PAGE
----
2

I was able to recreate this effect in Microsoft PowerPoint 2007, 2010, 2013, and 365. I didn't test mac 2011, but I expect it works there, too. Sadly, Photoshop and Illustrator do not have one of the features (miter outlines) that you need to do this. You can accomplish the effect with the following steps: Open Microsoft PowerPoint. Must be version 2007 ...


2

I have no problem seeing that as a D. Of course; it depends a little on the context, and it would be easier to grasp in its "habitat". @Henrik Ekblom has a good point with using it together with the name, but this is not always needed: it depends on the context you put the logo in. If you are also asking if it is intuitively clear that it represent ...


2

The moment you create a drop cap, you also create an implied box for it to sit in. Its edges are defined by the text lines. In this case, the lines spacing you have used makes for a very awkward white gap below the 2-line drop capital. The 'S' looks as if it's trying to grab on to the lowercase 'u' to prevent itself from falling into the gaping hole under ...


2

Before you try figuring out how to draw letters and numbers distinctly, figure out which letter/number pairs are giving you trouble. Some differences between letters, like the difference between the large and small C, S, and Z, are not easy to do differently, as they are the same letter only different sizes. Here are some examples of things I've seen people ...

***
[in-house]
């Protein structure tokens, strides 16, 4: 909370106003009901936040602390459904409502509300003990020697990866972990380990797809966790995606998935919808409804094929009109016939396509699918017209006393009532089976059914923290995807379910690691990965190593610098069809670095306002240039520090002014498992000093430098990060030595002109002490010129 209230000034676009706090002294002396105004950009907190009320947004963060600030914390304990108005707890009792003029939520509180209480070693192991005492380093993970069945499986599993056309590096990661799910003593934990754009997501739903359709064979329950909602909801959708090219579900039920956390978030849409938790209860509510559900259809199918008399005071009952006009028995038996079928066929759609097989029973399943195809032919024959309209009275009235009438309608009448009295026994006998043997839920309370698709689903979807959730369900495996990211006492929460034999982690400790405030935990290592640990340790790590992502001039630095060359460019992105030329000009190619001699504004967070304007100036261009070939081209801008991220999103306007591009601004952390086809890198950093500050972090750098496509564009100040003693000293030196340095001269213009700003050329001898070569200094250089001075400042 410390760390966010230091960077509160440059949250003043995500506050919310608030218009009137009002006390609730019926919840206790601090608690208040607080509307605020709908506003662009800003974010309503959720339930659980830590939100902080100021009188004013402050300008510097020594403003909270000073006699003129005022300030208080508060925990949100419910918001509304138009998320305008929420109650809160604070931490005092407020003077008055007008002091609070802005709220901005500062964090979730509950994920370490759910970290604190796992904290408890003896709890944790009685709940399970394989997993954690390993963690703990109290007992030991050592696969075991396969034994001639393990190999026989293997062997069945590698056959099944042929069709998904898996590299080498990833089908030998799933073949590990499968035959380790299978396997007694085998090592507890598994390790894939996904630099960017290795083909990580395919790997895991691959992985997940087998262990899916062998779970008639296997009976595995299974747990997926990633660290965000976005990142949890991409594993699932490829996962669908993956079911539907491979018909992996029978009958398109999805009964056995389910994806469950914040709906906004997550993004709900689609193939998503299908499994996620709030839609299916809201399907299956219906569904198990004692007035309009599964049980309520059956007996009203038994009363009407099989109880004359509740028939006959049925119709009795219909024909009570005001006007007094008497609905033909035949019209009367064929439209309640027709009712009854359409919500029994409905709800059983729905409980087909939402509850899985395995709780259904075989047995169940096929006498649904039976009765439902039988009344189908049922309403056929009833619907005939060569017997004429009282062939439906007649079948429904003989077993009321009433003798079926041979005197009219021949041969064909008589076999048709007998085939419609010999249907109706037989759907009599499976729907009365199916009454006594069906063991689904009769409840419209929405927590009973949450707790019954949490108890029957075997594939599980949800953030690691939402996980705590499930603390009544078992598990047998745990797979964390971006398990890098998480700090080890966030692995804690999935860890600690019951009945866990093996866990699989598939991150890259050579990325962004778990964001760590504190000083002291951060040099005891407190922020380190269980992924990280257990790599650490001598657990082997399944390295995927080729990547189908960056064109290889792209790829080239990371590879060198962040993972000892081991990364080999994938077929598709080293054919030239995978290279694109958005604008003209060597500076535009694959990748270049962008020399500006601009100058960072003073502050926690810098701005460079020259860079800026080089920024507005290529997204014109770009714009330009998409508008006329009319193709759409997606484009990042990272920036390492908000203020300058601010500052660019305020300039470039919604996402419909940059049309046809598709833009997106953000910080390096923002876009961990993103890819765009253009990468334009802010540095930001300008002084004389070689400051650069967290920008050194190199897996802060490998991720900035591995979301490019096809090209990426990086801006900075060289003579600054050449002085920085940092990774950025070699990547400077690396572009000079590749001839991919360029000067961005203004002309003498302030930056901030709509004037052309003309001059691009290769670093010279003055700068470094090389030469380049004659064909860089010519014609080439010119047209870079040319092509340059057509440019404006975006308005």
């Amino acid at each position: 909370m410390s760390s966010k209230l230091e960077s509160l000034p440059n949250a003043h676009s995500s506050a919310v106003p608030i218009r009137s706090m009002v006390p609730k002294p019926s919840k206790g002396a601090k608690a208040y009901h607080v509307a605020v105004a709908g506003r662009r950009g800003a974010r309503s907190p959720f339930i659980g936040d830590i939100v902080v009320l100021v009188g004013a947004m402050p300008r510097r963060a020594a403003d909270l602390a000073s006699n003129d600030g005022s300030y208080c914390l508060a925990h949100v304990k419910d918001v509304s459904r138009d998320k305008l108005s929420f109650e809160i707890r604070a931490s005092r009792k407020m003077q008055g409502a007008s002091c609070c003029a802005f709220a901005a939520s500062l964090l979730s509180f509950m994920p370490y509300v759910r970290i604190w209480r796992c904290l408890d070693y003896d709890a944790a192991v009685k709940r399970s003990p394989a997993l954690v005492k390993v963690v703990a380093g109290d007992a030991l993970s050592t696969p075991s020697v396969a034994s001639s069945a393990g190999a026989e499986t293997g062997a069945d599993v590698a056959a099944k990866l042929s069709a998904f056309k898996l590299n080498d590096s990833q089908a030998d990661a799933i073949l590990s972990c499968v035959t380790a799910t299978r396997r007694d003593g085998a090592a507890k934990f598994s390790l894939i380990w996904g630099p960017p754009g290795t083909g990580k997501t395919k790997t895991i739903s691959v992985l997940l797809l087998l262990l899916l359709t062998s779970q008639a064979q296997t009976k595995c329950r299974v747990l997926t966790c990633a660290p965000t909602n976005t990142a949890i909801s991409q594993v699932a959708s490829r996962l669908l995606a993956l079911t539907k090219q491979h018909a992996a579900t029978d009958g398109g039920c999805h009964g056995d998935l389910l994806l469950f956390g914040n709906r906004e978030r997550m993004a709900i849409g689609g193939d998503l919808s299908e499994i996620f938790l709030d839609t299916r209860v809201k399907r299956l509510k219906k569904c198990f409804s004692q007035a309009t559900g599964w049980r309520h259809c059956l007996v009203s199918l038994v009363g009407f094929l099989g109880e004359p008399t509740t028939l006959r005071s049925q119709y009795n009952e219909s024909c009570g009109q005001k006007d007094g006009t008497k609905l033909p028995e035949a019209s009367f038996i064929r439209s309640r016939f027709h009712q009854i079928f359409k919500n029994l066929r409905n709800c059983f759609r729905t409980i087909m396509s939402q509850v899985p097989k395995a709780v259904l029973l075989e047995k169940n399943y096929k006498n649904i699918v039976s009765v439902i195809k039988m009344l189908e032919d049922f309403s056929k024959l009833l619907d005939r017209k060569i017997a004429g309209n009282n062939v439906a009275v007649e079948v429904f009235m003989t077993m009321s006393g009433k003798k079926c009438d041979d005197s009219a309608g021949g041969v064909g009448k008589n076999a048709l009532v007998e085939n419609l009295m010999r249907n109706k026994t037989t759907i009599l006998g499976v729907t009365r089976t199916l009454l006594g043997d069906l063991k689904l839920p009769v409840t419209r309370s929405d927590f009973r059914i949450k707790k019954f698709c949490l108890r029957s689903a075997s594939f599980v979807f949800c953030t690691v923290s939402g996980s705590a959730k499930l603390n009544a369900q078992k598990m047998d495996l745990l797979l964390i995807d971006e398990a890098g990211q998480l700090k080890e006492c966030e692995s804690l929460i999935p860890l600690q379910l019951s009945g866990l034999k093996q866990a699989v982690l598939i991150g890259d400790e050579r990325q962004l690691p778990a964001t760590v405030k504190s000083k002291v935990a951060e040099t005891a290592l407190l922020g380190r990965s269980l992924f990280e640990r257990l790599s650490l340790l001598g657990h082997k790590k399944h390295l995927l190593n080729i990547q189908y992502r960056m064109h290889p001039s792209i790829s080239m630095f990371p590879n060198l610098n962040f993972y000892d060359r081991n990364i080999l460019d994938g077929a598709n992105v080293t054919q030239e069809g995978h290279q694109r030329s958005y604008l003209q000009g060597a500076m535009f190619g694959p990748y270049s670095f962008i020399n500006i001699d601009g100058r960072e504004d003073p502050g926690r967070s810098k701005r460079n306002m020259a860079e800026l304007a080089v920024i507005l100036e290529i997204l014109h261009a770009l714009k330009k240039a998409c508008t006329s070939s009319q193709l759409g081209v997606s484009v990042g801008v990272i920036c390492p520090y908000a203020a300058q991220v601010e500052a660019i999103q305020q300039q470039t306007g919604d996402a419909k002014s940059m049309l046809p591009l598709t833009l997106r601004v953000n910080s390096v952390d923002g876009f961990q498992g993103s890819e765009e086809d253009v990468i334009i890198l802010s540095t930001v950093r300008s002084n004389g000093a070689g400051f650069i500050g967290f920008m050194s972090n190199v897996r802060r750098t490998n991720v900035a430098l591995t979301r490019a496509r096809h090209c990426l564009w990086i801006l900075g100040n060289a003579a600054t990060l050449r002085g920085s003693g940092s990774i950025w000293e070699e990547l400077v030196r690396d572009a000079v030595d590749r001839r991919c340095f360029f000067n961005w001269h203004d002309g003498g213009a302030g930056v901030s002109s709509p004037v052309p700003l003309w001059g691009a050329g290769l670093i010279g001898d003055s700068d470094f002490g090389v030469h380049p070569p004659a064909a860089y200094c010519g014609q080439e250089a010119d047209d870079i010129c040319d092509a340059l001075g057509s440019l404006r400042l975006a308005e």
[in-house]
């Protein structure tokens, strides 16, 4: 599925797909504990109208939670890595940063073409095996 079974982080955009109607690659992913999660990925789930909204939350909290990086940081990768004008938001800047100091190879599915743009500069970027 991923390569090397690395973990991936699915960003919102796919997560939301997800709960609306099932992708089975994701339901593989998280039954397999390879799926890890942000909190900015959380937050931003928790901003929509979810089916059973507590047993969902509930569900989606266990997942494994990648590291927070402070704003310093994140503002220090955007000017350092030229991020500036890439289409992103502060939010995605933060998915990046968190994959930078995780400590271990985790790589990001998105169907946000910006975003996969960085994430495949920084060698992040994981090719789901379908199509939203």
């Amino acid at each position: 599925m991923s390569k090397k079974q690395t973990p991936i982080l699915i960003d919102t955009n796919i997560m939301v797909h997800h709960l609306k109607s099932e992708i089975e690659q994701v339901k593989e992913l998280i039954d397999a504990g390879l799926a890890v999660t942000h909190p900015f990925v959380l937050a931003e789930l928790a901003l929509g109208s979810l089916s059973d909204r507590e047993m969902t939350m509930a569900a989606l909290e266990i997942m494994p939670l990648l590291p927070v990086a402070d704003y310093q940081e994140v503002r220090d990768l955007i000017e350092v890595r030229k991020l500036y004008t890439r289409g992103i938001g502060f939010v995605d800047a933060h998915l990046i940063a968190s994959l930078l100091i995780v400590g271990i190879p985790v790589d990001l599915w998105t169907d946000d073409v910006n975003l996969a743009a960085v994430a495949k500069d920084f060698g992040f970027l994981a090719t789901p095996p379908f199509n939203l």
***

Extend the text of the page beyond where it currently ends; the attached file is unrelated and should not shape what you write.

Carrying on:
2

I'll show another picture than what Gramps shows. It has something to do with how our eye seperates words: by lightness (darkness on the picture since it's all inverted) of the space between the letters. Now see the picture, which is just the spaces coloured in your example: The space between Xy happens to be almost twice bigger in area than the one ...


2

What's the reason for this spacing? Why did the designer choose to create these kerning pairs? Kerning pairs are bits of data in the font file itself. There may be many, many pairs, there may be none. The rendering software may adhere to the kerning pairs, it may not. It's a bit of a crapshoot. Furthermore, you will likely end up kerning and tracking ...


1

Note that the lettering is "graffiti". This might help narrow the search, but the style is hand-lettering and might actually be done as a one-off without a font. The 'O' are identical but that is easily copied and pasted after scanning. If you need to reproduce the logo, then try resampling it so there are 2 or 3x the pixels present, and then trace it to ...